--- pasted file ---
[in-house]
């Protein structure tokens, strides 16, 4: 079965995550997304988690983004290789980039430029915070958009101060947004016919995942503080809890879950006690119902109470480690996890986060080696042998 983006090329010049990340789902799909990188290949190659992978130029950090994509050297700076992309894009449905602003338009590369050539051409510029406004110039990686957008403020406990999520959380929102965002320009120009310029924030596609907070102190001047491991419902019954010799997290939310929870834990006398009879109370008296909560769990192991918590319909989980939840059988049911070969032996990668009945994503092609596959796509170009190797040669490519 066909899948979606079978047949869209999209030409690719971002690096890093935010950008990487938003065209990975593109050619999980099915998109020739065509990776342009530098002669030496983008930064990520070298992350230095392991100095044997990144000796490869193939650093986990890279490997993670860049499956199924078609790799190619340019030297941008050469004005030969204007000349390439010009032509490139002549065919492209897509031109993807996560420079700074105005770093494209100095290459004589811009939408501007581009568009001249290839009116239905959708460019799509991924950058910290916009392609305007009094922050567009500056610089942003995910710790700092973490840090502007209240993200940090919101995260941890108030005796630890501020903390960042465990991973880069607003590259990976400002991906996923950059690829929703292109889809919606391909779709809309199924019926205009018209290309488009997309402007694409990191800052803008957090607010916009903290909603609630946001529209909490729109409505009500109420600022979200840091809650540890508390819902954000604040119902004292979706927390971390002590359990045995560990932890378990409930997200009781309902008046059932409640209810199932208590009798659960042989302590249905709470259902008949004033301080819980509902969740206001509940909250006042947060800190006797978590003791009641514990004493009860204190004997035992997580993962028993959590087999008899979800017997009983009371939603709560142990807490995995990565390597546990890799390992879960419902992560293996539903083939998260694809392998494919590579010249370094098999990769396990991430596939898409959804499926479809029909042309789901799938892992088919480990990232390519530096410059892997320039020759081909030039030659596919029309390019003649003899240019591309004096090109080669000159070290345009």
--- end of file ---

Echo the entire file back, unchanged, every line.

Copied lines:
[in-house]
């Protein structure tokens, strides 16, 4: 079965995550997304988690983004290789980039430029915070958009101060947004016919995942503080809890879950006690119902109470480690996890986060080696042998 983006090329010049990340789902799909990188290949190659992978130029950090994509050297700076992309894009449905602003338009590369050539051409510029406004110039990686957008403020406990999520959380929102965002320009120009310029924030596609907070102190001047491991419902019954010799997290939310929870834990006398009879109370008296909560769990192991918590319909989980939840059988049911070969032996990668009945994503092609596959796509170009190797040669490519 066909899948979606079978047949869209999209030409690719971002690096890093935010950008990487938003065209990975593109050619999980099915998109020739065509990776342009530098002669030496983008930064990520070298992350230095392991100095044997990144000796490869193939650093986990890279490997993670860049499956199924078609790799190619340019030297941008050469004005030969204007000349390439010009032509490139002549065919492209897509031109993807996560420079700074105005770093494209100095290459004589811009939408501007581009568009001249290839009116239905959708460019799509991924950058910290916009392609305007009094922050567009500056610089942003995910710790700092973490840090502007209240993200940090919101995260941890108030005796630890501020903390960042465990991973880069607003590259990976400002991906996923950059690829929703292109889809919606391909779709809309199924019926205009018209290309488009997309402007694409990191800052803008957090607010916009903290909603609630946001529209909490729109409505009500109420600022979200840091809650540890508390819902954000604040119902004292979706927390971390002590359990045995560990932890378990409930997200009781309902008046059932409640209810199932208590009798659960042989302590249905709470259902008949004033301080819980509902969740206001509940909250006042947060800190006797978590003791009641514990004493009860204190004997035992997580993962028993959590087999008899979800017997009983009371939603709560142990807490995995990565390597546990890799390992879960419902992560293996539903083939998260694809392998494919590579010249370094098999990769396990991430596939898409959804499926479809029909042309789901799938892992088919480990990232390519530096410059892997320039020759081909030039030659596919029309390019003649003899240019591309004096090109080669000159070290345009």